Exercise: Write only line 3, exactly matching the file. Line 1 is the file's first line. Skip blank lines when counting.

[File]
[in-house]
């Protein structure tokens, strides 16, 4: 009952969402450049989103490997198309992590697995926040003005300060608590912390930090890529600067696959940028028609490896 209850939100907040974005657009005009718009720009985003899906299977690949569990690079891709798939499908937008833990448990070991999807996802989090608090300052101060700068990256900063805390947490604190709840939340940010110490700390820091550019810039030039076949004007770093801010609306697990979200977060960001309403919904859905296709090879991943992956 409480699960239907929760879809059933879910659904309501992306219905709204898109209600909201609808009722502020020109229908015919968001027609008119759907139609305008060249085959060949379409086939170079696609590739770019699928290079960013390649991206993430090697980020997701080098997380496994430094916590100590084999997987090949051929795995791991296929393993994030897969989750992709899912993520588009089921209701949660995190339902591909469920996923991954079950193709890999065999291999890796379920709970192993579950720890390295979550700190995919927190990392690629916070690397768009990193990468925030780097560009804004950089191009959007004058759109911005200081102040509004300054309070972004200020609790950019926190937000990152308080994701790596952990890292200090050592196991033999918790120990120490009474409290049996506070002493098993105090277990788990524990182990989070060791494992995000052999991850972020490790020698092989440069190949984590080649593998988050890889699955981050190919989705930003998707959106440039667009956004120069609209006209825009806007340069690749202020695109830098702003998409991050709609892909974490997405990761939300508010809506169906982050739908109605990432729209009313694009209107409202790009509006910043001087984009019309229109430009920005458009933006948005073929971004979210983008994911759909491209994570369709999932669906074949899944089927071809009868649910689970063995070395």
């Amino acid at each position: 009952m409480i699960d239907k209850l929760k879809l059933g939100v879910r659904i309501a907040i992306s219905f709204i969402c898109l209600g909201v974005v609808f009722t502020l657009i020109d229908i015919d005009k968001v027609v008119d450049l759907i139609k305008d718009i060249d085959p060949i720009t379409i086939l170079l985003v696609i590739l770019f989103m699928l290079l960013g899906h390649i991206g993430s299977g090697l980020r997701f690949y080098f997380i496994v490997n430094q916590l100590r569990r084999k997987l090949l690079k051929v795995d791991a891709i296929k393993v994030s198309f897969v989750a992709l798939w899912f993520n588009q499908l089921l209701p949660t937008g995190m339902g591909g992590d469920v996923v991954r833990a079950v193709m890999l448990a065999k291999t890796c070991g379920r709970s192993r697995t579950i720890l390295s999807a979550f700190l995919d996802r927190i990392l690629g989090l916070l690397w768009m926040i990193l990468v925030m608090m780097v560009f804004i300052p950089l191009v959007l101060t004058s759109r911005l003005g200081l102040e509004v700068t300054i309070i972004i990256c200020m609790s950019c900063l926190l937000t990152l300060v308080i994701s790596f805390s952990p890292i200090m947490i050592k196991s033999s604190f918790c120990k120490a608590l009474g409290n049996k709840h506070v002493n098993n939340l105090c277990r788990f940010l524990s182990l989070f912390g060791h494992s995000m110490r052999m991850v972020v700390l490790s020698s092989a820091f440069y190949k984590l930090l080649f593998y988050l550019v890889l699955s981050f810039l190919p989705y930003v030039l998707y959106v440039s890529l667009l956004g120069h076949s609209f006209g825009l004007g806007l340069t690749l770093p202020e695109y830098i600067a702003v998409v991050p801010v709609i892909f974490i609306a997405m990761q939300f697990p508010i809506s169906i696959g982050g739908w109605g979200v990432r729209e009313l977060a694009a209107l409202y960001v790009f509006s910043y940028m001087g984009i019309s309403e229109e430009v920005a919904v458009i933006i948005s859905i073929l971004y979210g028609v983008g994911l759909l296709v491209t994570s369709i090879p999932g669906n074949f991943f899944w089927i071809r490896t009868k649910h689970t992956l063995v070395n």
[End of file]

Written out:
């Amino acid at each position: 009952m409480i699960d239907k209850l929760k879809l059933g939100v879910r659904i309501a907040i992306s219905f709204i969402c898109l209600g909201v974005v609808f009722t502020l657009i020109d229908i015919d005009k968001v027609v008119d450049l759907i139609k305008d718009i060249d085959p060949i720009t379409i086939l170079l985003v696609i590739l770019f989103m699928l290079l960013g899906h390649i991206g993430s299977g090697l980020r997701f690949y080098f997380i496994v490997n430094q916590l100590r569990r084999k997987l090949l690079k051929v795995d791991a891709i296929k393993v994030s198309f897969v989750a992709l798939w899912f993520n588009q499908l089921l209701p949660t937008g995190m339902g591909g992590d469920v996923v991954r833990a079950v193709m890999l448990a065999k291999t890796c070991g379920r709970s192993r697995t579950i720890l390295s999807a979550f700190l995919d996802r927190i990392l690629g989090l916070l690397w768009m926040i990193l990468v925030m608090m780097v560009f804004i300052p950089l191009v959007l101060t004058s759109r911005l003005g200081l102040e509004v700068t300054i309070i972004i990256c200020m609790s950019c900063l926190l937000t990152l300060v308080i994701s790596f805390s952990p890292i200090m947490i050592k196991s033999s604190f918790c120990k120490a608590l009474g409290n049996k709840h506070v002493n098993n939340l105090c277990r788990f940010l524990s182990l989070f912390g060791h494992s995000m110490r052999m991850v972020v700390l490790s020698s092989a820091f440069y190949k984590l930090l080649f593998y988050l550019v890889l699955s981050f810039l190919p989705y930003v030039l998707y959106v440039s890529l667009l956004g120069h076949s609209f006209g825009l004007g806007l340069t690749l770093p202020e695109y830098i600067a702003v998409v991050p801010v709609i892909f974490i609306a997405m990761q939300f697990p508010i809506s169906i696959g982050g739908w109605g979200v990432r729209e009313l977060a694009a209107l409202y960001v790009f509006s910043y940028m001087g984009i019309s309403e229109e430009v920005a919904v458009i933006i948005s859905i073929l971004y979210g028609v983008g994911l759909l296709v491209t994570s369709i090879p999932g669906n074949f991943f899944w089927i071809r490896t009868k649910h689970t992956l063995v070395n």